Nelson Nature Fortnightly Nature Fix #7
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Nelson Nature fortnightly nature fix.

Welcome to the Nelson Nature fortnightly nature fix - a regular snippet about Nelson's natural environment, and what we can do to look after it.  If you know anyone who you think might enjoy getting a regular nature fix, please pass this on and encourage them to sign up.

Public Enemy Number One - Old Man's Beard


If you have an interest in preserving the health of our forests, or have had experience of trying to regenerate or restore a native planting, then you will know all about Old Man’s Beard (Clematis vitalba)!

First introduced to New Zealand in the 1920’s and sold for as little as 1s 6d per plant, Old Man's Beard (ironically known with affection elsewhere in the world as “Travellers Joy”) became a serious environmental pest within 50 years. 

Old Man’s Beard is a remarkably well adapted invader of our native habitats, and has the capacity to smother whole forest canopies as it clambers its way up to the light. A single vine can grow more than four metres a year, and cover an area of up to 180 square metres.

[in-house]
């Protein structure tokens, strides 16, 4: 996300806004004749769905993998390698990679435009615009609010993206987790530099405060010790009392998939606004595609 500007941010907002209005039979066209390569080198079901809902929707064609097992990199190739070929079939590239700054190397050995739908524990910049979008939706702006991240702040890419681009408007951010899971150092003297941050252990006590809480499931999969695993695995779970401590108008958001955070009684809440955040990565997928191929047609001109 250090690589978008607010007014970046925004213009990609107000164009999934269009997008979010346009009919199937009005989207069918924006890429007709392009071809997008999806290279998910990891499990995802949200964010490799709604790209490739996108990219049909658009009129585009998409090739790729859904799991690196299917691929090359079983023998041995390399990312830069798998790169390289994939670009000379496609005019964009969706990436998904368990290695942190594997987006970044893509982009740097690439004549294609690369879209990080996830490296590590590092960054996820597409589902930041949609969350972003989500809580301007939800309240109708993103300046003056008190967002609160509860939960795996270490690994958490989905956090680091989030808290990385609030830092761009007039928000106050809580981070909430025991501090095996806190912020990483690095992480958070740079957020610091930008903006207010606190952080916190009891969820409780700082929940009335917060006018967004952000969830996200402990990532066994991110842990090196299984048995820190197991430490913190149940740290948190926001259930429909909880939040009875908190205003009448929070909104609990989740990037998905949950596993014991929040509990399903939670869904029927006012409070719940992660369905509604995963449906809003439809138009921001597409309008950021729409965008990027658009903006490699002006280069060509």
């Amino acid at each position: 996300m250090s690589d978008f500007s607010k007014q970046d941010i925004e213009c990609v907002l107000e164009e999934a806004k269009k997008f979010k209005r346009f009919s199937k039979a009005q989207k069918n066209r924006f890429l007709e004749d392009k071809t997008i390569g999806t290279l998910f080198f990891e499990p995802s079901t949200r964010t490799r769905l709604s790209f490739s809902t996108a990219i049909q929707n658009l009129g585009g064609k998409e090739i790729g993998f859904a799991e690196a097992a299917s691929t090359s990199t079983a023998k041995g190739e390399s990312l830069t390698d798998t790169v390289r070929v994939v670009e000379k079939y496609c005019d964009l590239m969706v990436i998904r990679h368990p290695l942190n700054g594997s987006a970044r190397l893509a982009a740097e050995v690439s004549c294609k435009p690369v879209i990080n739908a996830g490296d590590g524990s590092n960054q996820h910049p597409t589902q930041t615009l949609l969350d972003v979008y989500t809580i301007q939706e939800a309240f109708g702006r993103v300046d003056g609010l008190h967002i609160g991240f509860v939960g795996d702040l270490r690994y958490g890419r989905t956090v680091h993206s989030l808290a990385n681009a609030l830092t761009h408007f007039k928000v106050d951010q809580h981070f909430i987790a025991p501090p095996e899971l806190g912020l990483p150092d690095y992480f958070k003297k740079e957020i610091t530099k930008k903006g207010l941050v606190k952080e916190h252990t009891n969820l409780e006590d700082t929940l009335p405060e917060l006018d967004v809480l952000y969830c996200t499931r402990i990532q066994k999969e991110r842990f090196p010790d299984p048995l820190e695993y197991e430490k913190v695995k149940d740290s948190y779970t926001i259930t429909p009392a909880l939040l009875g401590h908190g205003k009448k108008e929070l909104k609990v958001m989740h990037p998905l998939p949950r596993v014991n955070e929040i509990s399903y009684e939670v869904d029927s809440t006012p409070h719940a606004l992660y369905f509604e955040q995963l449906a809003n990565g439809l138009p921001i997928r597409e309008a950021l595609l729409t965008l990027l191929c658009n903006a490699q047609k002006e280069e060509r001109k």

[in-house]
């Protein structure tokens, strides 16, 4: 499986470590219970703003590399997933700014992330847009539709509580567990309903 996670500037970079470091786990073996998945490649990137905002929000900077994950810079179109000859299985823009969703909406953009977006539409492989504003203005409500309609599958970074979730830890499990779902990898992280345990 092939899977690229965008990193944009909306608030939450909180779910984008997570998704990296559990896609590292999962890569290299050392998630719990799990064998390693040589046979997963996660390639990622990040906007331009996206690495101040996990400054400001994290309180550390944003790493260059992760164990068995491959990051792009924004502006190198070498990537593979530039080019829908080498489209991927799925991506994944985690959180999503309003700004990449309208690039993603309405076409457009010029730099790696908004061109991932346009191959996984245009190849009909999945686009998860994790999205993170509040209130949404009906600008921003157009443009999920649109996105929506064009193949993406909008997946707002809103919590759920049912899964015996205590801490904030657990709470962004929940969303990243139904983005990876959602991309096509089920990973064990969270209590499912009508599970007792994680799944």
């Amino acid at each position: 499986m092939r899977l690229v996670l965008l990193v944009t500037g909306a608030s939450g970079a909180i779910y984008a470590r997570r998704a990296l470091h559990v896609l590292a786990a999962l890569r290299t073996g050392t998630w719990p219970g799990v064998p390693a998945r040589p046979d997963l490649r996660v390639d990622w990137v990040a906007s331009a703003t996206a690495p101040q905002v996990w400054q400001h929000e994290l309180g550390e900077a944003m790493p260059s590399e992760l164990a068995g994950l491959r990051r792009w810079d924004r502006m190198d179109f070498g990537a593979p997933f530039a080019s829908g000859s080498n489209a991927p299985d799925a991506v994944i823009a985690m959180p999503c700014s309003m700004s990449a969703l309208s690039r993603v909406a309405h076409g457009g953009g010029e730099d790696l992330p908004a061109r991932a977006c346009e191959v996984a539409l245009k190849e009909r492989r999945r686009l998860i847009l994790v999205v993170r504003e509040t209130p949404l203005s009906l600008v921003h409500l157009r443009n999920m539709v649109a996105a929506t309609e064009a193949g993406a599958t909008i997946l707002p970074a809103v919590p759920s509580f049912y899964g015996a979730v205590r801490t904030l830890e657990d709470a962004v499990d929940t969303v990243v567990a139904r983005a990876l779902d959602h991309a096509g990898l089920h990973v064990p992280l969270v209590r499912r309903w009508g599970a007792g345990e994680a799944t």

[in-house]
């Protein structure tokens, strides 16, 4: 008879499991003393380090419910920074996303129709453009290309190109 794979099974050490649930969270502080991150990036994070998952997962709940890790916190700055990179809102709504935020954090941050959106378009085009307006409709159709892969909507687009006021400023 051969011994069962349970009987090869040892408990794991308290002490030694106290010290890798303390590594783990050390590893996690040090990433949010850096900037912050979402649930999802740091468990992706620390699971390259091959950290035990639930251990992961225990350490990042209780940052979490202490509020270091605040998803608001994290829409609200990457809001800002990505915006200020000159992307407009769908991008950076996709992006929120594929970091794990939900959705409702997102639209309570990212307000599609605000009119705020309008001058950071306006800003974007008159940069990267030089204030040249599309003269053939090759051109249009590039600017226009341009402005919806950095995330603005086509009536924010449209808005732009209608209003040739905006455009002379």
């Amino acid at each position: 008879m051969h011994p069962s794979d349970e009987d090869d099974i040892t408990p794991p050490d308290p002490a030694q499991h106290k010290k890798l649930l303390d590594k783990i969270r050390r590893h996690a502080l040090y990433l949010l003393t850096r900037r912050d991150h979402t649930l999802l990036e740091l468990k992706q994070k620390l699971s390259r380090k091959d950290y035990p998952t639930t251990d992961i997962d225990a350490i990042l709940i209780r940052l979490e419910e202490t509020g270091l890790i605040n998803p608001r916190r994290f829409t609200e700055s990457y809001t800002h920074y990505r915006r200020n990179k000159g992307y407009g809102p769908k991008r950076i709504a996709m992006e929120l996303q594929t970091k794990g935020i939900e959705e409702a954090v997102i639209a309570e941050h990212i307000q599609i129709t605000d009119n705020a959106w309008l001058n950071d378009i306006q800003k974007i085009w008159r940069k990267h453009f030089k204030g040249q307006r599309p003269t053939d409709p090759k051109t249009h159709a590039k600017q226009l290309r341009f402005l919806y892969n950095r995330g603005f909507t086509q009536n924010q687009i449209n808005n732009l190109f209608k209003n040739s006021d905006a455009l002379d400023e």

Around this time of year its spidery flower heads are easy to spot in our hedgerows, reserves, and back gardens. These flowers will soon produce thousands of seeds which disperse widely on the wind and remain viable for up to ten years.

The cost and practicalities of controlling such a vigorous invader makes it impossible for Council to entirely eliminate it, but if landowners and community groups work together it is possible to control its spread on both private and public lands.

So how do you control Old Man’s Beard? Large mature vines should be cut at ground level at any time of the year and the stumps painted immediately after cutting with herbicide.  Stems should be left in the air to die so they cannot re-sprout on the ground. During spring-autumn, weed spraying can be effective on foliage and emerging seedlings.

 If you prefer not to use herbicide to treat Old Man’s Beard, cut the vine curtains with hedge trimmers or loppers then grub out smaller roots. If the vine is large, you can grub around the roots below the crown, and cut the roots just below the crown with secateurs or loppers. If vines are running along the ground, they will take root in a lot of places and each will need to be removed separately to prevent re-sprouting.

For more information on Old Man's Beard and its control visit the weedbusters website

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